11. 11. Aggregate networks Project teamsThese many teams or networks formed an aggregate network in which everyone knew everyone else and a little about theirspecialties or capabilities. They functioned in a nonsupervisory context, overlaying the existing department-based supervisoryhierarchy. By enabling workers to form new associations on the fly, the aggregate networks allowed for flexible structures andloose organizations within the company. Itʼs like an incubator for adhocracies.
  12. 12. Adhocracies Outside an Organization: The Case of “GD1” and “GD2”And that brings us to our second case. How do adhocracies work outside an existing organization? The three technologiesthat make adhocracies mobile, scalable, and fragmented - mobile computers such as laptops, widespread Internet access,and mobile phones - also enable a small business to acquire the capabilities of a much larger one with very few resources.A case in point: two graphic design businesses being run out of the proprietorsʼ homes.
  13. 13. Two Graphic Design Firms... GD1: Sophie, a graphic designer in her mid-thirties working out of her home office. • Quit job at large publisher when her son was an infant. • Specializes in print publications.   GD2: Bob and Tom, two graphic designers in their early thirties, initially working out of Bobs condo. • Met at design firm. • Specialize in identity systems.   Both must assemble flexible, recombinant federations of subcontractors for every project rather than relying on stable teams.An associate and I visited two such home-based firms. “GD1” was a sole proprietor working out of a spare bedroom of herhome, which she had turned into a home office. “GD2” was a partnership: two guys working around the kitchen table of acondo. Both would pick up a job, then subcontract parts of it out to freelancers.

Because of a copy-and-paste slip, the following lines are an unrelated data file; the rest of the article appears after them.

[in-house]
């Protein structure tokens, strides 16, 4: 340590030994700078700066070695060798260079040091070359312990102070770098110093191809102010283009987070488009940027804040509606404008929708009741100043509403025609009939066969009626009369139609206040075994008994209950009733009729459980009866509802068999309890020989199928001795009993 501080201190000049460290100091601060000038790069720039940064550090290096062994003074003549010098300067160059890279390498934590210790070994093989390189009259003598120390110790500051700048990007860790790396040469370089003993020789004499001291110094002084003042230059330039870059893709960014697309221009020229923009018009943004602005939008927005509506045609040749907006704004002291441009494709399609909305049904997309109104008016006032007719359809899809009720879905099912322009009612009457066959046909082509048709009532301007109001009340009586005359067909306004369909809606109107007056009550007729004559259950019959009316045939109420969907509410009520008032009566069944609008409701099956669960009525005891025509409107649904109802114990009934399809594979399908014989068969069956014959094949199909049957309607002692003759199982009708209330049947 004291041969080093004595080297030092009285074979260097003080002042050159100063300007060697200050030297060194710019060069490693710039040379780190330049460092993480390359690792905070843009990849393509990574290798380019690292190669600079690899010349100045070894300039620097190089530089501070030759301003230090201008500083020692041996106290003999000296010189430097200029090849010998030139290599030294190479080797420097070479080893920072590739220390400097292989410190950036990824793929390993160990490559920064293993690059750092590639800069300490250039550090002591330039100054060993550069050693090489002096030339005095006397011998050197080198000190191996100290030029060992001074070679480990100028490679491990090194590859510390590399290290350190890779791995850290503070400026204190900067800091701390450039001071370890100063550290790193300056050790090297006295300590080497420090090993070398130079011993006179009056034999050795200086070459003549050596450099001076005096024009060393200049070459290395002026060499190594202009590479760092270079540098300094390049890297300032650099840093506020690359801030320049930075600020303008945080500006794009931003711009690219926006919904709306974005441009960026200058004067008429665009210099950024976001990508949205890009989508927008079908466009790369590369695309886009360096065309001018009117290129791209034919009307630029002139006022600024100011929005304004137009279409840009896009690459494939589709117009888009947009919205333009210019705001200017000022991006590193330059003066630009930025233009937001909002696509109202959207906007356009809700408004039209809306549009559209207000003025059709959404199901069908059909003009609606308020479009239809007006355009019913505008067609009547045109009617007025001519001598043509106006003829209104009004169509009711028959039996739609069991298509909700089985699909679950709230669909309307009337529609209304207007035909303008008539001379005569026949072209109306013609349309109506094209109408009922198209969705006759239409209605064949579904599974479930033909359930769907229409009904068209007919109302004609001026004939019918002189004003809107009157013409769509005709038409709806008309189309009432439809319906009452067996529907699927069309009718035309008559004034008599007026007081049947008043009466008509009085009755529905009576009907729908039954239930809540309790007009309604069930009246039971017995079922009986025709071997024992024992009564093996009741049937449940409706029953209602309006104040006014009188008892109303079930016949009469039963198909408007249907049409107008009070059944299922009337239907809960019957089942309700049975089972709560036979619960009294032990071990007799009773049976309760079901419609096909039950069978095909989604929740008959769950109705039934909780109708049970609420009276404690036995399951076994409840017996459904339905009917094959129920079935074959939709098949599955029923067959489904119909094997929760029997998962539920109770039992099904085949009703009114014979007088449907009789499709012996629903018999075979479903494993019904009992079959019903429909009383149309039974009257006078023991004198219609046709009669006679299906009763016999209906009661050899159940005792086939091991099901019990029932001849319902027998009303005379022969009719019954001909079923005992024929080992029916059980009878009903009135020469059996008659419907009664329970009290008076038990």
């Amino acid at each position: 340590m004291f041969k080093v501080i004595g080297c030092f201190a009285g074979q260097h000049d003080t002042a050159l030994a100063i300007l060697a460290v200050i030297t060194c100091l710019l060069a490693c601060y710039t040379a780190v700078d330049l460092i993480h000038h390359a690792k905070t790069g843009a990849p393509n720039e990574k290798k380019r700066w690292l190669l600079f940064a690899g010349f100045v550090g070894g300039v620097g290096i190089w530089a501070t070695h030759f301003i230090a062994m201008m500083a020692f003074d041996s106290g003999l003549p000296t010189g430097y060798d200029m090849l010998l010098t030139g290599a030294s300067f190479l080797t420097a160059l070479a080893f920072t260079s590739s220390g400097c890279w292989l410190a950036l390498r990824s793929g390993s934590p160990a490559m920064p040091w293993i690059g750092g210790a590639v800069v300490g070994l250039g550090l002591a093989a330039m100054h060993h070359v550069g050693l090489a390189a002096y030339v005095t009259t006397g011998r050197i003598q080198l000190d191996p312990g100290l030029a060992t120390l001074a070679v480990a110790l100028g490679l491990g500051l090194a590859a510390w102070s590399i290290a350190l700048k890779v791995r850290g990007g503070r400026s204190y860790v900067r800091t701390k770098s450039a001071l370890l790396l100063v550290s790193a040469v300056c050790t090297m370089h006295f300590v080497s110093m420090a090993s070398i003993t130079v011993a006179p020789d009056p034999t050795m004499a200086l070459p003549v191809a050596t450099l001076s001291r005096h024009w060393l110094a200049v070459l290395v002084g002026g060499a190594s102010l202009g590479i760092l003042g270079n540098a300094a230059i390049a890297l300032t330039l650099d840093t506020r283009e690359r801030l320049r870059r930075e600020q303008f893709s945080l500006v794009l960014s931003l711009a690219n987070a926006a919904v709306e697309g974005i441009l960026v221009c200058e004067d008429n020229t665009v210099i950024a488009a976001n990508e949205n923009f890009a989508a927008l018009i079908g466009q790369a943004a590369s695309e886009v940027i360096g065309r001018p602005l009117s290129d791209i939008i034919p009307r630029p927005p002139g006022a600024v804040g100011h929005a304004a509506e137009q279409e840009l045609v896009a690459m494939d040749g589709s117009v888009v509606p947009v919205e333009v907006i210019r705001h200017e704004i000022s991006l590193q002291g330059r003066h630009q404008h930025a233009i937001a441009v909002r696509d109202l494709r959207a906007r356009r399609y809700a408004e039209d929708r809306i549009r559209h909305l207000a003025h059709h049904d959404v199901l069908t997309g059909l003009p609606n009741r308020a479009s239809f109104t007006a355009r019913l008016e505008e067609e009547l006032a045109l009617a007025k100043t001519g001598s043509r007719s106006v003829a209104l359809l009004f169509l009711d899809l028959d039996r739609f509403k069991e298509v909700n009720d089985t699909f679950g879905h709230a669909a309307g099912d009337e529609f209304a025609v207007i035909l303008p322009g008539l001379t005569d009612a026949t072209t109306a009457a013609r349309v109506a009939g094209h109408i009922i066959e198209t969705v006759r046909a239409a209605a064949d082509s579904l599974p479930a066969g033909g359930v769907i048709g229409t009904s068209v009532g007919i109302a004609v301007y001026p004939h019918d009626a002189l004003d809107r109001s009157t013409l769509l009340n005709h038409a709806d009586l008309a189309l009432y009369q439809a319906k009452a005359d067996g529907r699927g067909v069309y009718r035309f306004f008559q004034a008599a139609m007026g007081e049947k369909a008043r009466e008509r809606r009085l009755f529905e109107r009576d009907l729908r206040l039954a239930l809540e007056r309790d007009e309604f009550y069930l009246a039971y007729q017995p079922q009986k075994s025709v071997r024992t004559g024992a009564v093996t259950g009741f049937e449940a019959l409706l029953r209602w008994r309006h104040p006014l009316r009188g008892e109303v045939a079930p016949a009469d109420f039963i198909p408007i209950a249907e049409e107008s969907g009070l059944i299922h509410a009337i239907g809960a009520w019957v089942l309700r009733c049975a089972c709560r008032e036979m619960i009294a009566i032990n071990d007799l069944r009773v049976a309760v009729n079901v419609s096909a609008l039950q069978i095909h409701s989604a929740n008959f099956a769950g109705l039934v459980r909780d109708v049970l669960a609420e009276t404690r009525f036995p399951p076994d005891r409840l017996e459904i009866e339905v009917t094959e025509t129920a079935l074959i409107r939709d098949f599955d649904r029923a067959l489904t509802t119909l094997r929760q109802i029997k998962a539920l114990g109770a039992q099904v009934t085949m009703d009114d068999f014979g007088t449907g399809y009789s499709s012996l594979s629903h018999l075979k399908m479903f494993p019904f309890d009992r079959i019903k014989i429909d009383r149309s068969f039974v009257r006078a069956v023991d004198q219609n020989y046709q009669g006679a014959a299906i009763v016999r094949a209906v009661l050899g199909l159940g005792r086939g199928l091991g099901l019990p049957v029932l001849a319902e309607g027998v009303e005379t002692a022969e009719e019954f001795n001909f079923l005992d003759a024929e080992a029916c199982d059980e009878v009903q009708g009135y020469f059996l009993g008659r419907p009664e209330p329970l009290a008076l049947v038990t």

14. 14. Why start their own business? Autonomy “I don’t want a client on our roster where I couldnt go to a meeting in jeans.” - Tom “But Tom and I just need to decide, do we want to grow a business or do we just want to design? Cause its like they’re two different things.” - Bob “[I seek] respectful, productive relationships with clients that value efficiency and professionalism the way that I do.” - SophieIn a word, autonomy. They want to have a say over how they work, what they work on, when and where they work - andimportantly, who they work with and for. They want to assemble their own loose organizations.But in a pickup economy, how do you find your team? How do you network?